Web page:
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Ali, Noble Drew (08 January 1886–20 July 1929), religious leader, was born and raised in poverty in rural North Carolina. The names of his parents are not known, but he grew up with the name Timothy Drew. Although he had very little formal education, he studied the teachings of Islam and claimed to have traveled in the Middle East in the early part of the twentieth century. He also said that he had been given the title “Ali” during a visit to Mecca (in modern-day Saudi Arabia). He came to prominence in 1912 when he asked President ...

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Fard, Wallace (25 February 1891?–1934?), religious leader, was born and raised in obscurity. A number of legends have circulated about his early life, but apart from sketchy information contained in police and Federal Bureau of Investigation reports, no documented evidence as to his parentage or childhood exists. Law enforcement records suggest that Fard was born either in New Zealand or in Portland, Oregon, to Hawaiian or British and Polynesian parents. He apparently married and fathered a child as a young man but abandoned his family before moving to Los Angeles in the mid-1910s. His education was minimal. He used a variety of names during his lifetime, including W. D. Fard (pronounced “Far-rod”), Fard Muhammad, and F. Muhammad Ali....

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Hamid, Sufi Abdul (06 January 1903–30 July 1938), religious and labor leader, was born, according to his own statement, in Lowell, Massachusetts. According to Harlem historian Roi Ottley, however, he was born in Philadelphia, Pennsylvania. At various times Hamid also claimed to have been born in different places in the South. Little is known about Hamid’s early life, including his parents’ identities. According to Ottley, his original name was Eugene Brown. In an interview with writers from the Works Progress Administration, Hamid claimed to have been taken to Egypt at the age of nine, then to Athens, Greece, where he received his schooling through the university level. According to the interview, he returned to the United States in 1923 and began to work for the William J. Burns Detective Agency in St. Louis, Missouri, and Memphis, Tennessee. Hamid soon left that job and moved to Chicago, where he joined the Ahamidab movement, an Islamic organization based in India. During this time he changed his name to Bishop Conshankin. In 1928 he left that organization and formed the Illinois Civic Association, which led several boycotts of white-owned businesses in black areas of Chicago that refused to hire African Americans. Sponsored by the Chicago ...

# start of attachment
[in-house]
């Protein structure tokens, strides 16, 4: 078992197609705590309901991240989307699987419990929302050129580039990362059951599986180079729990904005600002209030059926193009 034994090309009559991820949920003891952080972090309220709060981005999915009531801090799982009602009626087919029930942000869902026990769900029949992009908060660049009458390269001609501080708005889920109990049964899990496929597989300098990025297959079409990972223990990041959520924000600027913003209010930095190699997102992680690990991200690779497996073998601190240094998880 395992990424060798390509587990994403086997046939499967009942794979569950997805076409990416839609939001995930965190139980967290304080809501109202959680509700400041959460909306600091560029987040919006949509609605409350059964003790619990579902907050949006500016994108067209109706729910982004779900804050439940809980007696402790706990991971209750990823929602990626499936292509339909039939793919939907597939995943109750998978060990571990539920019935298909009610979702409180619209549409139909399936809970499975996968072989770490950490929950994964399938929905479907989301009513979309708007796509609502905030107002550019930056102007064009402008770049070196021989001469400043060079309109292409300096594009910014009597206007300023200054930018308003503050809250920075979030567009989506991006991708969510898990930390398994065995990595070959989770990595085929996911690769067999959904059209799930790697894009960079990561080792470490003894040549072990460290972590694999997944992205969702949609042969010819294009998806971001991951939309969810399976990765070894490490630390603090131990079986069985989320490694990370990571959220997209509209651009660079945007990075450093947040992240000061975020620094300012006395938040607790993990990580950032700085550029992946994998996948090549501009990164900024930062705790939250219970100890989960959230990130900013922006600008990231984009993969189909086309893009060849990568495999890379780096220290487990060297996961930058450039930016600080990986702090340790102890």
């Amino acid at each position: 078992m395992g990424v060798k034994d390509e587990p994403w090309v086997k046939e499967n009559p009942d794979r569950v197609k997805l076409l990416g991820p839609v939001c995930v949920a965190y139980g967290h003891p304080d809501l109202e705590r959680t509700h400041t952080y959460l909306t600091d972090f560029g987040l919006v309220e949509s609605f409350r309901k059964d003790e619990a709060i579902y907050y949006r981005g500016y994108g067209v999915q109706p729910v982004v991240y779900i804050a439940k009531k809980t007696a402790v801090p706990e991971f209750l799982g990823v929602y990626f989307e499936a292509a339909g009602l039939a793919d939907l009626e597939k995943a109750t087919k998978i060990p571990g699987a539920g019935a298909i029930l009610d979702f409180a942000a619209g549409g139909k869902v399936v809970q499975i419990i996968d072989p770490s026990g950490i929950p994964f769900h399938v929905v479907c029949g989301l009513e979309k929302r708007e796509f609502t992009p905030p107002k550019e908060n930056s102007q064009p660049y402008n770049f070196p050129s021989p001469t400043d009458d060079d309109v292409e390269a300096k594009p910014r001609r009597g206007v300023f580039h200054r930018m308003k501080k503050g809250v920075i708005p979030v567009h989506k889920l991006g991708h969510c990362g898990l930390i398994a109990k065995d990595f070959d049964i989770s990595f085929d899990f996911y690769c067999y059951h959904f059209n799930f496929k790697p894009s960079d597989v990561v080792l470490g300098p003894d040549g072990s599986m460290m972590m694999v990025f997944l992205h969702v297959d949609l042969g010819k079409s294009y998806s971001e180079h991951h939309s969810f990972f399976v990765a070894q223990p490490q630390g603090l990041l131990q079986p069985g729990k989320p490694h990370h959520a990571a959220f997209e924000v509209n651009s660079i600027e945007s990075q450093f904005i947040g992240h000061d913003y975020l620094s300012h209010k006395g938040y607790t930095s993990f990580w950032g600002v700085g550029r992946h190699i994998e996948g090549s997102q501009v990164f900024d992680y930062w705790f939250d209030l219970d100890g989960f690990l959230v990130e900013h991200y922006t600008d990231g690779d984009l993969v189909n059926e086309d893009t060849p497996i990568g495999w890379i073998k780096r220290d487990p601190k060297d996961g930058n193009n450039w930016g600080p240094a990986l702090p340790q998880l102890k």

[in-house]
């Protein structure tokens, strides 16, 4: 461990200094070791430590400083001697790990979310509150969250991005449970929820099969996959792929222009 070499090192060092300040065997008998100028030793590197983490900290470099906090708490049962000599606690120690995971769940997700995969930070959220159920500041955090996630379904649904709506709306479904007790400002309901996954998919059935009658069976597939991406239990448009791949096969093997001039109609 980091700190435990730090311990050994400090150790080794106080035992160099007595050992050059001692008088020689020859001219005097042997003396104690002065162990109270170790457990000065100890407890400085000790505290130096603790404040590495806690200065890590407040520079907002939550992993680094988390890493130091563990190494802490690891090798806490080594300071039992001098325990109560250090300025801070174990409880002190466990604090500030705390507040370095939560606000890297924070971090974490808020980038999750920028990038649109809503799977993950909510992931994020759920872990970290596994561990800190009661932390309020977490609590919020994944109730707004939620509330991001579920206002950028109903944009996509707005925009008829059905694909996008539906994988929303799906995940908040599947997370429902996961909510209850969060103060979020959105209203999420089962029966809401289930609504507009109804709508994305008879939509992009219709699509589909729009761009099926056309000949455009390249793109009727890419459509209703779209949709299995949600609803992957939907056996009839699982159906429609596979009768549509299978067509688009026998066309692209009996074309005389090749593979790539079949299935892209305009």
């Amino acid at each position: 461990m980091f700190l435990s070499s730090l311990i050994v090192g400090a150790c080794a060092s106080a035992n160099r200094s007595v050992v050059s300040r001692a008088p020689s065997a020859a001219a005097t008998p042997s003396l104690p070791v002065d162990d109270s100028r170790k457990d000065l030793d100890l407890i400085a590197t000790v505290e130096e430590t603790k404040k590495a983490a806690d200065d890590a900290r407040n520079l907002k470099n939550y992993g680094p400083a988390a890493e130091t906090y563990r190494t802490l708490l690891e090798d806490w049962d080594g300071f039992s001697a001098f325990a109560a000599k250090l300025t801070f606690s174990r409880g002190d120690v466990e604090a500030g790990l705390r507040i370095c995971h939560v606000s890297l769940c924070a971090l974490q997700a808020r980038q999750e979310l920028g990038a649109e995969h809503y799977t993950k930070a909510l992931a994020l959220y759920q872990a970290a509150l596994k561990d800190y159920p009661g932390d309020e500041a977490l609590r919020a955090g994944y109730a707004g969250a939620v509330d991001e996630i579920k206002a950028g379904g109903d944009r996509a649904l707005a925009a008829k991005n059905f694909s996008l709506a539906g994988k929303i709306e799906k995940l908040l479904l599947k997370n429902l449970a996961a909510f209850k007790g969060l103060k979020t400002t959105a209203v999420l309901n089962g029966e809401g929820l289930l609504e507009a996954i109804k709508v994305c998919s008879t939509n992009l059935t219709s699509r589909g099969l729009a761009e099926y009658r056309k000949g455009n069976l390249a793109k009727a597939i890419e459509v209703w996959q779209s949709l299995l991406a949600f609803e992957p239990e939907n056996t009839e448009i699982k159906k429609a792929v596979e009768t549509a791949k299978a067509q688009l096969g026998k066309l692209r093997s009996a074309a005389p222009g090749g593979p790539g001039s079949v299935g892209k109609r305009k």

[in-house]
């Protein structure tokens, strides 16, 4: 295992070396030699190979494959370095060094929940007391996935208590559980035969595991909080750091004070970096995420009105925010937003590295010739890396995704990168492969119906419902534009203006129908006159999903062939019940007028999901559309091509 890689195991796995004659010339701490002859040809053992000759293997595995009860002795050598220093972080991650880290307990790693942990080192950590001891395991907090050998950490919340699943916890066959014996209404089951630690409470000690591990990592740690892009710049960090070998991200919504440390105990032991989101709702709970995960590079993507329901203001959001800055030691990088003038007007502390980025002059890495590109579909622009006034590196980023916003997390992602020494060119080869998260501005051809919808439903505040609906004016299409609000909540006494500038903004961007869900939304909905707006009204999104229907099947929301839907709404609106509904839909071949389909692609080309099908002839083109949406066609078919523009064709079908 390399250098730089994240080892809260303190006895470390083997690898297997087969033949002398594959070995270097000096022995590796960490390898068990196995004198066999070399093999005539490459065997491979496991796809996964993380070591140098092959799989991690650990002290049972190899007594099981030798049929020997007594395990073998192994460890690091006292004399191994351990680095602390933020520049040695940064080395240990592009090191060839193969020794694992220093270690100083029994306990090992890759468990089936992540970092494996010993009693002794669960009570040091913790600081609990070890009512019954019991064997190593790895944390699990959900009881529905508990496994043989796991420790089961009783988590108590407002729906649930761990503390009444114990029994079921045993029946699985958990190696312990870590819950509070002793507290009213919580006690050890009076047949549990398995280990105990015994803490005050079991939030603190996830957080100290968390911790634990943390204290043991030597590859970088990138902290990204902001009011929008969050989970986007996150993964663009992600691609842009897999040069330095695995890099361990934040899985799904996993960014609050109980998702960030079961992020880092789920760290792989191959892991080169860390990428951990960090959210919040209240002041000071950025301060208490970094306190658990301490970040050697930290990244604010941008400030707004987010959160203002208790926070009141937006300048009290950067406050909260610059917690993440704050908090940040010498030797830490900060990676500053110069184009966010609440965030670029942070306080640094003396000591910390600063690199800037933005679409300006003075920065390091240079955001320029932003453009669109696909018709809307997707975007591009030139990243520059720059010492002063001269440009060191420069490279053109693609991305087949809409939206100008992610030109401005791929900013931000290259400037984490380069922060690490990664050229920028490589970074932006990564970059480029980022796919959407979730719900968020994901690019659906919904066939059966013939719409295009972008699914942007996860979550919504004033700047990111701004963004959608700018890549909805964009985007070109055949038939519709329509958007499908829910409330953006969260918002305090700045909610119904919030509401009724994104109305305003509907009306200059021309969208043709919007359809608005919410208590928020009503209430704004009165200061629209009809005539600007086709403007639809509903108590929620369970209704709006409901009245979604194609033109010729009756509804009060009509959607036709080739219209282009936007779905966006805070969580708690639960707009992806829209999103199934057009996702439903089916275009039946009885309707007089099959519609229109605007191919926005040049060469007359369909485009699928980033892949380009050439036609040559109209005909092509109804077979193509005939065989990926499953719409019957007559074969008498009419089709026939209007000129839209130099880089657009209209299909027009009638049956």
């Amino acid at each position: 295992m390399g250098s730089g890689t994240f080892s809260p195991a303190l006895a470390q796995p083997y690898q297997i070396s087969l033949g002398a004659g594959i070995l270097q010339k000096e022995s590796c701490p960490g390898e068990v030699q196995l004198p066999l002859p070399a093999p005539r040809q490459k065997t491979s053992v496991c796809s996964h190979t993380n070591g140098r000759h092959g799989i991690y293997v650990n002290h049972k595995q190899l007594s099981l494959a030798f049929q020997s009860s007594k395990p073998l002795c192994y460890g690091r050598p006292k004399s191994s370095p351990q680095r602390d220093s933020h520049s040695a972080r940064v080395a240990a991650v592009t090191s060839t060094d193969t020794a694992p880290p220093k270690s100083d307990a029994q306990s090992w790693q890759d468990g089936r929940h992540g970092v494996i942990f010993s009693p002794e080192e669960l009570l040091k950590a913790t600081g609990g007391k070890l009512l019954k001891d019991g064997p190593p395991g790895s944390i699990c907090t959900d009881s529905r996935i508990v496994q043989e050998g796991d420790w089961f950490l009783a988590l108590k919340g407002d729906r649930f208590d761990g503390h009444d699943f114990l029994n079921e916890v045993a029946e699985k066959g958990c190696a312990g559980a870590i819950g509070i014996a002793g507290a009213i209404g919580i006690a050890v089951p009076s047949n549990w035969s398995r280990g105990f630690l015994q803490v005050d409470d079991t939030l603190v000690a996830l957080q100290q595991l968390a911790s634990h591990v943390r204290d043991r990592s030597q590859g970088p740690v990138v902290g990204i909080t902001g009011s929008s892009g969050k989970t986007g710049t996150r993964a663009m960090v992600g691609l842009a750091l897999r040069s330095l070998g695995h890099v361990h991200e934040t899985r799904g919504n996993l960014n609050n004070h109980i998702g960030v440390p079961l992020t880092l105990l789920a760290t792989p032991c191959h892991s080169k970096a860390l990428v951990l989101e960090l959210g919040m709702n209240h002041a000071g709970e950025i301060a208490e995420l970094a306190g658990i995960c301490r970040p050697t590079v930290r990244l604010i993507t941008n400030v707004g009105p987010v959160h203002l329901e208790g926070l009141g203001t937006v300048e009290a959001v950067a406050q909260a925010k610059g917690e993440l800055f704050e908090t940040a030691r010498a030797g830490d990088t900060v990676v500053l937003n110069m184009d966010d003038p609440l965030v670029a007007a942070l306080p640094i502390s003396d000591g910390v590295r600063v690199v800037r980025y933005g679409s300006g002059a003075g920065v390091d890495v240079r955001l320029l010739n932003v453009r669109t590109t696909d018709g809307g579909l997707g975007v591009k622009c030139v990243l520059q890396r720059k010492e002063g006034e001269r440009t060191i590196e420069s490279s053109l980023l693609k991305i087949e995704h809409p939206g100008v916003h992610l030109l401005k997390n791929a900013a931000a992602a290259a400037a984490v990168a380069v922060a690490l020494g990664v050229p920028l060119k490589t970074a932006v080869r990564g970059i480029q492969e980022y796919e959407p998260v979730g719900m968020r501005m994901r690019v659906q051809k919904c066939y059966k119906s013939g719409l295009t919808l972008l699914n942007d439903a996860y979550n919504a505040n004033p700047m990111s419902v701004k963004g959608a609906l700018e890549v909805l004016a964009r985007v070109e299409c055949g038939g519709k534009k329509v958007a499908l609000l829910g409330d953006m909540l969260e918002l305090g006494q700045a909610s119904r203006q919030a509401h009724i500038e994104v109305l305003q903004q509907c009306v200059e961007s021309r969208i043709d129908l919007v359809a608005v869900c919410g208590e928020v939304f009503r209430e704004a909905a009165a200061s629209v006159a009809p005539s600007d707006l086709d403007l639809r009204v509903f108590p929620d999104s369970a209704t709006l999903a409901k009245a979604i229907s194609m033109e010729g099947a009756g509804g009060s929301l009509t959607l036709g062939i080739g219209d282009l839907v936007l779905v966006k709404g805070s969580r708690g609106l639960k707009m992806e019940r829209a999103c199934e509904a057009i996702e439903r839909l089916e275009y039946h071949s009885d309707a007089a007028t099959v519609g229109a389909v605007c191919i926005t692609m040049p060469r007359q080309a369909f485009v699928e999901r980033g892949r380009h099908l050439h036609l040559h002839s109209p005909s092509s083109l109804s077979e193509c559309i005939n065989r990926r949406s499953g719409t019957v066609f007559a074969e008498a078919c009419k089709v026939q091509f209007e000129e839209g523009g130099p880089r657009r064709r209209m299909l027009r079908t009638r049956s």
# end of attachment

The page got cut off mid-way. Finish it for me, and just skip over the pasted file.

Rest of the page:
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Malcolm X Courtesy of the Library of Congress (LC-USZ62-115058).

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Malcolm X (19 May 1925–21 February 1965), African-American religious and political leader, also known as el-Hajj Malik el-Shabazz, was born Malcolm Little in Omaha, Nebraska, the son of Earl Little and Louise (also Louisa) Norton, both activists in the Universal Negro Improvement Association established by ...

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Elijah Muhammad Photograph by Stanley Wolfson.Courtesy of the Library of Congress (LC-USZ62-116389).

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Muhammad, Elijah (10 October 1897–25 February 1975), leader of the Nation of Islam, was born Robert Poole in Sandersville, Georgia, the son of William Poole, an itinerant Baptist preacher and sharecropper, and Mariah Hall, a domestic for local white families. In 1900 the family moved to Cordele, Georgia, where Muhammad went to public school until the fourth grade when he dropped out to supplement his family’s income as a laborer in sawmills and with the Cherokee Brick Company. In 1919 he married Clara Evans of Cordele, and they had two daughters and six sons....